A study conducted on beer brands has shown that distinctive design is much more effective in attracting consumers in shops than how much shelf space they get.
The “shelf liveliness vs. shelf space” survey was conducted by pubLAB, a research centre based within Anglia Ruskin university, and sponsored by its business school.
Research was gathered by asking 40 people in a fake-shop environment to choose a beer off a mocked-up shelf, before measuring their gaze using eye tracking glasses.
Heat maps were then created, which showed which beers consumers looked at and for how long.
The study found that having an eye-catching design was three times more likely to encourage consumers to pick up the beer, compared to having double the quantity of the brand on the shelf.
The study was carried out using lesser-known European beers, to remove preconceptions associated with the brands, and increase the chance of testers having not seen the beers before.
Beer brands assessed for “visual salience”
“We used obscure beer brands because we had to eliminate memory-based influences as much as possible,” says Tim Froggett, senior marketing lecturer at Anglia Ruskin.
Design features were assessed before the experiment was conducted, and a rating given to each brand based on their “visual salience”. Considered features included brightness, colour, contrast and intensity – what Froggett calls “low level perceptual features”, or things that people notice subconsciously.
Design proved to attract more attention than shelf space
“Higher level perceptual features” of the brands were then also assessed, such as the language used on the bottles – things that consumers consciously consider. These elements were then used to assess which bottles would generate the most attention – or be the most “shelf lively”.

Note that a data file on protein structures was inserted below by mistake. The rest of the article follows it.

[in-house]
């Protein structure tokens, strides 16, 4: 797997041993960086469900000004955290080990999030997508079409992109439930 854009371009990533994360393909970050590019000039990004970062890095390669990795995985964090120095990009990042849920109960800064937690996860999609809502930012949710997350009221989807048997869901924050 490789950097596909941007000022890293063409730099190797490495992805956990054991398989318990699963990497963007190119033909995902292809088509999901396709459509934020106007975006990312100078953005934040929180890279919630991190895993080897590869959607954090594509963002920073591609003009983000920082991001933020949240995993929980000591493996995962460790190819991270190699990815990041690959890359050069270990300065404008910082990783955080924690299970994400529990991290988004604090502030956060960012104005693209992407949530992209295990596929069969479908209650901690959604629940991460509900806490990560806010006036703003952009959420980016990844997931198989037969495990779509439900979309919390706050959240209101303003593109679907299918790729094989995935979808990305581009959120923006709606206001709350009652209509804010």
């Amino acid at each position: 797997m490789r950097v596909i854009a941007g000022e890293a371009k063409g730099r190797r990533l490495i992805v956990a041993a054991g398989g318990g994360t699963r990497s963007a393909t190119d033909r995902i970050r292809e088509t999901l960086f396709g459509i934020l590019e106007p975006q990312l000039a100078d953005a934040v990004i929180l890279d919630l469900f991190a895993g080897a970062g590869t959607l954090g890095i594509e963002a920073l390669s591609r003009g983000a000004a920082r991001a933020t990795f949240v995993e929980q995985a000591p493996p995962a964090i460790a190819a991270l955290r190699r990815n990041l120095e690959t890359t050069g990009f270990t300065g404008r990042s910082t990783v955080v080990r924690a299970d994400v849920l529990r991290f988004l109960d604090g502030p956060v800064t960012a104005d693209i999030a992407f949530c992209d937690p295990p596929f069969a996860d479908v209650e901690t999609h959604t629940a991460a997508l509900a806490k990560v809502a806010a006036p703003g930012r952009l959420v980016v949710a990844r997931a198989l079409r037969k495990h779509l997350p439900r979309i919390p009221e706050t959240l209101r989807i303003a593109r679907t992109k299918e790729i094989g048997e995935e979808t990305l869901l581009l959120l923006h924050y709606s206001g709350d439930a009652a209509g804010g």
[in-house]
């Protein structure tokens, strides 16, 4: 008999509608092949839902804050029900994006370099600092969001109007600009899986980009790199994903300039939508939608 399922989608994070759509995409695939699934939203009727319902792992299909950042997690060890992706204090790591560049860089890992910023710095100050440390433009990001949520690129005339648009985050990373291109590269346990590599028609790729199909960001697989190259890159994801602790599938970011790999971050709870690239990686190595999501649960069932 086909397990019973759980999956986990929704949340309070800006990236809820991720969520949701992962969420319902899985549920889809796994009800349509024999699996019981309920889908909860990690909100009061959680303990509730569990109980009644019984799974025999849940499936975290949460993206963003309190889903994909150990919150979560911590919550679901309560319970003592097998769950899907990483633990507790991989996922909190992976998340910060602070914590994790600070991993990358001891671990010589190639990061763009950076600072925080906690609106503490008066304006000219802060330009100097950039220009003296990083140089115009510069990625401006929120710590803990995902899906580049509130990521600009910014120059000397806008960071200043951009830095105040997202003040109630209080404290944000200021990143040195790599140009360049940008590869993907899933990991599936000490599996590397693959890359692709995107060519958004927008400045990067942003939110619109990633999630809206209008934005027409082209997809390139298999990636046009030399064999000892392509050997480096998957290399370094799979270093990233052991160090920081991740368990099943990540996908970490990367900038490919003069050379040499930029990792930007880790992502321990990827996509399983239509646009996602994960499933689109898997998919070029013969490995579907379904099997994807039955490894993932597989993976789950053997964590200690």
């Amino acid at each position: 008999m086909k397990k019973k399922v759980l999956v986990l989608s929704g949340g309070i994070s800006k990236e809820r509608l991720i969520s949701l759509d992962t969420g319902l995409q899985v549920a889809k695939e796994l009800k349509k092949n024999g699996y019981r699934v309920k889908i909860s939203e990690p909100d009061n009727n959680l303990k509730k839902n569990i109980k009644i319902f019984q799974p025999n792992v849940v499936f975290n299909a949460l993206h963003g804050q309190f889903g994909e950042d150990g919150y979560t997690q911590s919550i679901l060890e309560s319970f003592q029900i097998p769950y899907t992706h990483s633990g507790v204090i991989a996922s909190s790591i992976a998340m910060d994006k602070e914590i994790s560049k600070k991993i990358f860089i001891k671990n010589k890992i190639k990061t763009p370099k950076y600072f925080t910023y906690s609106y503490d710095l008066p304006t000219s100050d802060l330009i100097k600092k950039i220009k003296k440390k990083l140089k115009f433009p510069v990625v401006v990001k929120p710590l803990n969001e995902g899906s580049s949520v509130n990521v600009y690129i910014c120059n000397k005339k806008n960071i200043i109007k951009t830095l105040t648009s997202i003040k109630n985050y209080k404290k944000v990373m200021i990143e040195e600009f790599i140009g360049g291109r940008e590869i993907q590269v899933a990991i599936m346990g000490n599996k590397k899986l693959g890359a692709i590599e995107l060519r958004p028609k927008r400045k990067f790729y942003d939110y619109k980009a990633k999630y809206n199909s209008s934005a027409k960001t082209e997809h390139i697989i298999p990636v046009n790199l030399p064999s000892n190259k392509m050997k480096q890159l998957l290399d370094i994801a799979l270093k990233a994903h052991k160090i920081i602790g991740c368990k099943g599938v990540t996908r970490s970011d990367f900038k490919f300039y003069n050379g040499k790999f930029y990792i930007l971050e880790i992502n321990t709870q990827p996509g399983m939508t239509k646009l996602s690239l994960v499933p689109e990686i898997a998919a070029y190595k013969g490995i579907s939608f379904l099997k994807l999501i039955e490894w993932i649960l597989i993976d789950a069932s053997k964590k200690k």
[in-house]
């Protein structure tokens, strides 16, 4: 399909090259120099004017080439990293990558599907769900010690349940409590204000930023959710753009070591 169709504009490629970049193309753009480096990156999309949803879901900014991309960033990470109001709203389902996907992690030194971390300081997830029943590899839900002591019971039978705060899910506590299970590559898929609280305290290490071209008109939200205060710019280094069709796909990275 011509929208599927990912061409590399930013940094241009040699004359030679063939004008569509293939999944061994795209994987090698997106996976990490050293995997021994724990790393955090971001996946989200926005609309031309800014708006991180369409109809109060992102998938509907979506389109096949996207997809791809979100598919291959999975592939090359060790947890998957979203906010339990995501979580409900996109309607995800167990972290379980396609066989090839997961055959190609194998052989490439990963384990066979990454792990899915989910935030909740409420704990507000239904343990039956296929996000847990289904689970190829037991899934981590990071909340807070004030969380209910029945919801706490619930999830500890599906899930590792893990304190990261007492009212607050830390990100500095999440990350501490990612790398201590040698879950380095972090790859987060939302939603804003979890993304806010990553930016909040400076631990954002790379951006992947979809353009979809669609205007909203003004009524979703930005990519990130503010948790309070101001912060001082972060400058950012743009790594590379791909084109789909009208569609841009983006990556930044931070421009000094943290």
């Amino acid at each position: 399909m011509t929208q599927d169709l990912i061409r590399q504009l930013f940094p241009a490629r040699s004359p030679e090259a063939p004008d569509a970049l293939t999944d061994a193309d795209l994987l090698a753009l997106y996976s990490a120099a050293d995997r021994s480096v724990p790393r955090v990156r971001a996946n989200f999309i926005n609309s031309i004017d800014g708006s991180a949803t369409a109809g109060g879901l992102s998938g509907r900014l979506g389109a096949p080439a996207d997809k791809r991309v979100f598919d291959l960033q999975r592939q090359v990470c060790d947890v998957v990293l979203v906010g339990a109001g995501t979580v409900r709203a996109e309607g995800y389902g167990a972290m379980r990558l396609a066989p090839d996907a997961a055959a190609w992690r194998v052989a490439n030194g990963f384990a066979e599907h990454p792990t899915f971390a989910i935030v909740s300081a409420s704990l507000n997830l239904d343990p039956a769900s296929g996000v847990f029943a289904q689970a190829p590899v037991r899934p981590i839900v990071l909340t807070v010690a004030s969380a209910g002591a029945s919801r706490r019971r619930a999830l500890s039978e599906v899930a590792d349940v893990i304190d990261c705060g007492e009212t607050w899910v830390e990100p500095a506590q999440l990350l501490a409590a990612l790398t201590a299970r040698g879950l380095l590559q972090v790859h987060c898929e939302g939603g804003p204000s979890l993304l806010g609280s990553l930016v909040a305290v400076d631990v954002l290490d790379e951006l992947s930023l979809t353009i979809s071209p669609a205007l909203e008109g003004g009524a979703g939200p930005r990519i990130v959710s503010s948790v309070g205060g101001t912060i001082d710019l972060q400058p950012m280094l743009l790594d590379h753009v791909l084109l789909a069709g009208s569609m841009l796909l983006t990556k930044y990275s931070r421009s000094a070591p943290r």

“We deem the thing that people look at most often and for longest as the most shelf lively,” says Froggett.
Results found that Augustiner Bräu Edelstoff featured twice on the shelf and received increased attention of 21%, but Tegernseer Spezial, which was considered to be the most “visually salient” brand, only featured once on the shelf but received increased attention of 76%.
Distinctive colour and language
The Tegernseer Spezial bottle was the only white bottle, while all the rest were brown, and also included the recognisable word “Spezial” on it, which could have been more attractive to consumers, says Froggett.
“Understanding the features that generate visual attention is key for companies, as this could be more important in driving sales than increasing shelf facings,” he says. “Our mission is to try to attribute a value to design.”
He adds: “If you look at other categories of consumer goods, like confectionery, there is already a lot of eye tracking research showing how brands can stand out by design. We want to help beer brands get better at visual marketing.”